To send content items to your account,
please confirm that you agree to abide by our usage policies.
If this is the first time you use this feature, you will be asked to authorise Cambridge Core to connect with your account.
Find out more about sending content to .
To send content items to your Kindle, first ensure email@example.com
is added to your Approved Personal Document E-mail List under your Personal Document Settings
on the Manage Your Content and Devices page of your Amazon account. Then enter the ‘name’ part
of your Kindle email address below.
Find out more about sending to your Kindle.
Note you can select to send to either the @free.kindle.com or @kindle.com variations.
‘@free.kindle.com’ emails are free but can only be sent to your device when it is connected to wi-fi.
‘@kindle.com’ emails can be delivered even when you are not connected to wi-fi, but note that service fees apply.
We present the first data release of the SkyMapper Southern Survey, a hemispheric survey carried out with the SkyMapper Telescope at Siding Spring Observatory in Australia. Here, we present the survey strategy, data processing, catalogue construction, and database schema. The first data release dataset includes over 66 000 images from the Shallow Survey component, covering an area of 17 200 deg2 in all six SkyMapper passbands uvgriz, while the full area covered by any passband exceeds 20 000 deg2. The catalogues contain over 285 million unique astrophysical objects, complete to roughly 18 mag in all bands. We compare our griz point-source photometry with Pan-STARRS1 first data release and note an RMS scatter of 2%. The internal reproducibility of SkyMapper photometry is on the order of 1%. Astrometric precision is better than 0.2 arcsec based on comparison with Gaia first data release. We describe the end-user database, through which data are presented to the world community, and provide some illustrative science queries.
Radar observations are a powerful technique to study near-Earth asteroids (NEAs). Goldstone's 3.75 m resolution capability is invaluable when attempting to image NEAs with diameters smaller than 140 m. The small NEAs are a very diverse population in which we continue to discover unusual objects.
The Australian Imaging, Biomarkers and Lifestyle (AIBL) Flagship Study of Ageing is a prospective study of 1,112 individuals (211 with Alzheimer's disease (AD), 133 with mild cognitive impairment (MCI), and 768 healthy controls (HCs)). Here we report diagnostic and cognitive findings at the first (18-month) follow-up of the cohort. The first aim was to compute rates of transition from HC to MCI, and MCI to AD. The second aim was to characterize the cognitive profiles of individuals who transitioned to a more severe disease stage compared with those who did not.
Eighteen months after baseline, participants underwent comprehensive cognitive testing and diagnostic review, provided an 80 ml blood sample, and completed health and lifestyle questionnaires. A subgroup also underwent amyloid PET and MRI neuroimaging.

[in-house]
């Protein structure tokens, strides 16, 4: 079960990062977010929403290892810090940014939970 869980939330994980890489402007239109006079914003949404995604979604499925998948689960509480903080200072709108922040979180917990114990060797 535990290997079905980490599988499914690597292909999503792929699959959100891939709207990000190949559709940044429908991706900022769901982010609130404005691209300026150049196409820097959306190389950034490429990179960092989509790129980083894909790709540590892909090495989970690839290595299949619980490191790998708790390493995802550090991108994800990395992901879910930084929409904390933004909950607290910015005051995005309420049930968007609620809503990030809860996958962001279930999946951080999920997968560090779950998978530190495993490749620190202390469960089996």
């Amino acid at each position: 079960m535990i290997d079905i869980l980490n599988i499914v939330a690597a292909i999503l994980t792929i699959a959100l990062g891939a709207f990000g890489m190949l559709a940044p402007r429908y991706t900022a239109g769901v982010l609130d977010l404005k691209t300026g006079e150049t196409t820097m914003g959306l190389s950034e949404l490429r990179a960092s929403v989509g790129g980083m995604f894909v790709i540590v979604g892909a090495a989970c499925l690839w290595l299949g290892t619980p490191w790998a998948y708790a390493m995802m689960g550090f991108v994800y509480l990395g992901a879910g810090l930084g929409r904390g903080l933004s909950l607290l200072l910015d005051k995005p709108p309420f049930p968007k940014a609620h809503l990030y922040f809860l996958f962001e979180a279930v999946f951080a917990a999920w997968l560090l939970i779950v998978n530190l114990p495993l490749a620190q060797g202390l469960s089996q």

The diagnostic status of 89.9% of the cohorts was determined (972 were reassessed, 28 had died, and 112 did not return for reassessment). The 18-month cohort comprised 692 HCs, 82 MCI cases, 197 AD patients, and one Parkinson's disease dementia case. The transition rate from HC to MCI was 2.5%, and cognitive decline in HCs who transitioned to MCI was greatest in memory and naming domains compared to HCs who remained stable. The transition rate from MCI to AD was 30.5%.
There was a high retention rate after 18 months. Rates of transition from healthy aging to MCI, and MCI to AD, were consistent with established estimates. Follow-up of this cohort over longer periods will elucidate robust predictors of future cognitive decline.
T lymphocytes are a key regulatory component of the adaptive immune system. Understanding how the micro- and nano-scale details of the extracellular environment influence T cell activation may have wide impact on the use of T cells for therapeutic purposes. In this article, we examine how the micro- and nano-scale presentation of ligands to cell surface receptors, including microscale organization and nanoscale mobility, influences the activation of T cells. We extend these studies to include the role of cell-generated forces, and the rigidity of the microenvironment, on T cell activation. These approaches enable delivery of defined signals to T cells, a step toward understanding the cell-cell communication in the immune system, and developing micro/nano- and material- engineered systems for tailoring immune responses for adoptive T cell therapies.
In 2008 we compared numbers of emerald ash borer, Agrilus planipennis Fairmaire, captured on glue-coated prism traps of different sizes (standard, double-length narrow, and quarter), colors (green and purple), and height in relation to the canopy of ash host trees (midcanopy (10–13 m) and ground level (1.5 m)). Standard-size prism traps caught more A. planipennis than did quarter-size prism traps, but catch per square metre of surface area did not differ significantly among the three trap sizes. Twenty percent of quarter-size prism traps failed to catch a single beetle, while all traps of the two larger sizes were successful. The larger traps therefore appear to be more useful as detection tools. In 2009 we compared purple and green standard-size prism traps at three heights: midcanopy (13 m), lower canopy (6 m), and ground (1.5 m). Green traps caught more adult emerald ash borers than did purple traps in the mid and lower canopy, but there was no difference between traps hung at 1.5 m. The ratio of male to female adult emerald ash borers was also higher on green than on purple traps at all three heights.